Going hybrid? How to think like a TV producer

by | Jul 18, 2022 | News, views and insights

Going hybrid? How to think like a TV producer

by | Jul 18, 2022 | News, views and insights

Going hybrid? How to think like a TV producer

by Emma
18 July, 2022

With a surge in hybrid events since the pandemic, what makes them successful? In the first in our series of posts on how thinking like a TV Producer can help your hybrid event, we share our insights and top tips on how to best utilise your content and engagement.

10-15 minute time slots for content

It’s easier to engage with participants at in-person events. But when you have a digital audience, you need to think less like an event organiser and more like a TV producer. The more traditional format of the ‘single’ channel in-person event does not readily convert into a successful digital multi-channel event.

When you start planning, think about:

  • content: this should be short, easily digestible chunks (each a maximum of 15 minutes)
  • taking breaks between sessions, letting the audience breathe
  • communicating break times and durations so attendees know when breaks are coming
  • arrange optional activities or gamification during breaks
  • formatting: think talk shows, newscasts, on-location interviews etc

How to keep the momentum

Introduce new formats such as bullet point sessions: this is when each speaker presents 3 bullet points for 3 minutes, 3 slides, 1 minute per slide with only actionable advice. With 5 speakers, your audience gets so much practical advice in 15 minutes.

Remove the predictability – let the audience decide

As a digital participant, it is easy to plan to leave your desk/the platform during presentations you deem not to be relevant or interesting. Psychologically we are more inclined to follow the crowd. So, use polls to allow the audience to decide. This can be on what topic the next speaker should present on or what question they should answer. Giving control to your audience will keep engagement levels high. If you planned to leave an event early in the in-person environment, could you walk by a packed seminar room without wanting to see who the speaker was and what they were talking about?  Fear of missing out can be a strong pull… weave this into your format.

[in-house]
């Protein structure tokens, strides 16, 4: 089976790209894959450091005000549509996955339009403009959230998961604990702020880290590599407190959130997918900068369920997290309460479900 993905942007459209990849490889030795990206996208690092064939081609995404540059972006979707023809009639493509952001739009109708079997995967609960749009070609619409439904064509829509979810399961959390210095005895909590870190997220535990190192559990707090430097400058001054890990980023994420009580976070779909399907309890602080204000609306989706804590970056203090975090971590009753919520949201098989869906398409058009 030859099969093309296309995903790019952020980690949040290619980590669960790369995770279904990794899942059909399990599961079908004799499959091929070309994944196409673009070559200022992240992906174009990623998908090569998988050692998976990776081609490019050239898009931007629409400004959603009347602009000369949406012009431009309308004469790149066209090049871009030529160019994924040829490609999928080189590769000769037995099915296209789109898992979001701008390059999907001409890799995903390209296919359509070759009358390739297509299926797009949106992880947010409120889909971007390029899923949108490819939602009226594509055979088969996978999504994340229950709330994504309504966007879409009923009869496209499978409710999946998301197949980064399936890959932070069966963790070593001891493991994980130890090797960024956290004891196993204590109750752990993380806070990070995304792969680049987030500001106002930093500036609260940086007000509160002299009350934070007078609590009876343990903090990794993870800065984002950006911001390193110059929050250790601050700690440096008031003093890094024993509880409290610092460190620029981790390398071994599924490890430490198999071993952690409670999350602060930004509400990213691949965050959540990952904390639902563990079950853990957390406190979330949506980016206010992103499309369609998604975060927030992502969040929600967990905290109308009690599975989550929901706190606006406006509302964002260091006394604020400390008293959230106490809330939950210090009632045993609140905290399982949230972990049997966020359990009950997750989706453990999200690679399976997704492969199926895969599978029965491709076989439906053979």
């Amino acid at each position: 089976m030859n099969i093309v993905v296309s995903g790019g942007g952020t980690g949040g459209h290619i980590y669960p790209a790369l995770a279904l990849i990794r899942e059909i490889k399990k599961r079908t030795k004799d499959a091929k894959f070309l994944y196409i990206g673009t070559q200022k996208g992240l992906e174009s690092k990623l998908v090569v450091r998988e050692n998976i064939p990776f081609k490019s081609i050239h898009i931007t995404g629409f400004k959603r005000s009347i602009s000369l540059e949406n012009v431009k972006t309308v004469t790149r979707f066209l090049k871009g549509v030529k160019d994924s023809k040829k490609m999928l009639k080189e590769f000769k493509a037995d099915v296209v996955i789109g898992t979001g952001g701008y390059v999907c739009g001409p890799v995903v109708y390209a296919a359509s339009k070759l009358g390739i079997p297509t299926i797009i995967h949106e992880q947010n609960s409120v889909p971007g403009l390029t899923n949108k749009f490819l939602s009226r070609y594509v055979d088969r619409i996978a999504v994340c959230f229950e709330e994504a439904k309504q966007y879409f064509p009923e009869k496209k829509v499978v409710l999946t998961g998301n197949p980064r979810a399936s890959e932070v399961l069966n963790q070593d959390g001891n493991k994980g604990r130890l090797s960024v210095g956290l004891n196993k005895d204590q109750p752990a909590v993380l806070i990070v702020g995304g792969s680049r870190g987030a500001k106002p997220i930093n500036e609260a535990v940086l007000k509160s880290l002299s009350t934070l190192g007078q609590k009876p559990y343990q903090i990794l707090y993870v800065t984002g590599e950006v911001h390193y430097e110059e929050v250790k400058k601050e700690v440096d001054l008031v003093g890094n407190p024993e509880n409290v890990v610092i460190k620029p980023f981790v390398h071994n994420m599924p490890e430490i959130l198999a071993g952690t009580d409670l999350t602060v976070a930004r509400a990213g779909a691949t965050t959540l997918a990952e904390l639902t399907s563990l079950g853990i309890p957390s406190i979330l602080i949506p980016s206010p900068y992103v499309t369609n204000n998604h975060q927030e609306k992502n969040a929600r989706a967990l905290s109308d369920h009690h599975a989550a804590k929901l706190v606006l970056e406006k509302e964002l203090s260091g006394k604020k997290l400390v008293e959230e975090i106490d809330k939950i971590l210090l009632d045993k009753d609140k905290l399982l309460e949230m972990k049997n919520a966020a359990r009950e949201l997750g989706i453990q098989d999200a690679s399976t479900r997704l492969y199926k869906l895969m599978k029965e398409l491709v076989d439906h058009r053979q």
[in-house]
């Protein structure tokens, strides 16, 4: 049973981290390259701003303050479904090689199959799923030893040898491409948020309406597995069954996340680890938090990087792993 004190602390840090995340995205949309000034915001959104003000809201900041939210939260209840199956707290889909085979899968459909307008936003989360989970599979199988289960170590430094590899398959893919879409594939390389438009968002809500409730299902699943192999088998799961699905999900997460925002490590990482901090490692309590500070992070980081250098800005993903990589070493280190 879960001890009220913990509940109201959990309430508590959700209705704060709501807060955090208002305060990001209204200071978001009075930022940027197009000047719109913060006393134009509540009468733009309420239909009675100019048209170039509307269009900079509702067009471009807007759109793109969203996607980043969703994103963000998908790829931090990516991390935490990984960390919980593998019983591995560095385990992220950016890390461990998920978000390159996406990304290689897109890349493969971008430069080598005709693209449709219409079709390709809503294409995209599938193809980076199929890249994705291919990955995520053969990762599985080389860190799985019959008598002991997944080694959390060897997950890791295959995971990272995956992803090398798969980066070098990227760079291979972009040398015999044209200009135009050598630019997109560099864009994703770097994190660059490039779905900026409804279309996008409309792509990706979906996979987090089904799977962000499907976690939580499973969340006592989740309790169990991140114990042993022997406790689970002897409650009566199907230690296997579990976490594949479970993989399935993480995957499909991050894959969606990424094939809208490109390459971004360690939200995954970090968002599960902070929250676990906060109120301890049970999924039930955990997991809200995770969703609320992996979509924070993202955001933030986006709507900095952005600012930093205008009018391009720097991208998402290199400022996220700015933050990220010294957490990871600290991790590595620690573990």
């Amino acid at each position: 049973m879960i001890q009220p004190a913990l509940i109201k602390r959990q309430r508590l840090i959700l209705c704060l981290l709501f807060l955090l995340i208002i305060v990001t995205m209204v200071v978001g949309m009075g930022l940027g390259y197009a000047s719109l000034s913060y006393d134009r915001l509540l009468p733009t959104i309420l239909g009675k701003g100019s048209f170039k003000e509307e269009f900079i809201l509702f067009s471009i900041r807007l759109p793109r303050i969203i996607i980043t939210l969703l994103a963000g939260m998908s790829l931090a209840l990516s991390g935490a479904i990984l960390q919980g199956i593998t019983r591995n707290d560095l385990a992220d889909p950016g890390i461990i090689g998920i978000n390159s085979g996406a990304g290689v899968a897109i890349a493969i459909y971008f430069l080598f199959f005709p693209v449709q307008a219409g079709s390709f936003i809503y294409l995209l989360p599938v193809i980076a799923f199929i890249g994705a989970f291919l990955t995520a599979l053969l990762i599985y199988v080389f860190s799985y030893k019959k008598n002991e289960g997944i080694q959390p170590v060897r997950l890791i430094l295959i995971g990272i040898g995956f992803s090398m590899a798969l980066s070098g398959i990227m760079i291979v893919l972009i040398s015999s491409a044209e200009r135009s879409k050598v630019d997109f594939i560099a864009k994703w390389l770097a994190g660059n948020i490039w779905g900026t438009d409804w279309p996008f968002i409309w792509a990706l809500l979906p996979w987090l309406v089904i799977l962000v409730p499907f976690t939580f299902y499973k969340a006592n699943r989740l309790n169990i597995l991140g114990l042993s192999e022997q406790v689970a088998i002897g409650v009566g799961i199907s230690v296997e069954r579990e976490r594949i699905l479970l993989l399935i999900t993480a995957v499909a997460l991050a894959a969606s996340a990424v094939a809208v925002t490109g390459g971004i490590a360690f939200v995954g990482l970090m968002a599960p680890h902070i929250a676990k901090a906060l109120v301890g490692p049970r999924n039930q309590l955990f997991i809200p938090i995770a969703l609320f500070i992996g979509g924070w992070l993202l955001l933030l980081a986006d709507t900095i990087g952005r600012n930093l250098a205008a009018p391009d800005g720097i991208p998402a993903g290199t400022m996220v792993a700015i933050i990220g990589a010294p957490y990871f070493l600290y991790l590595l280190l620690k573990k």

Give a voice to the audience

Try the ‘empty chair’ on the panel: there is an empty chair on stage which represents the voice of the audience. Whether live or virtual, a member of the audience is selected to come and join the panel and share their opinion.

If you like these top tips on content and engagement, check out the next in our series ‘Going Hybrid’ – plan with your audience at the heart. This series of articles is thanks to the shared insights and collaborations between Emma Wellstead and her fellow MPI Chapter colleague, Brian Hand (Eventcomms Consulting).

With grateful thanks to Arne Olav Gurvin Fredriksen for his fantastic hybrid Figgle. Check out his other hybrid animals on Instagram.

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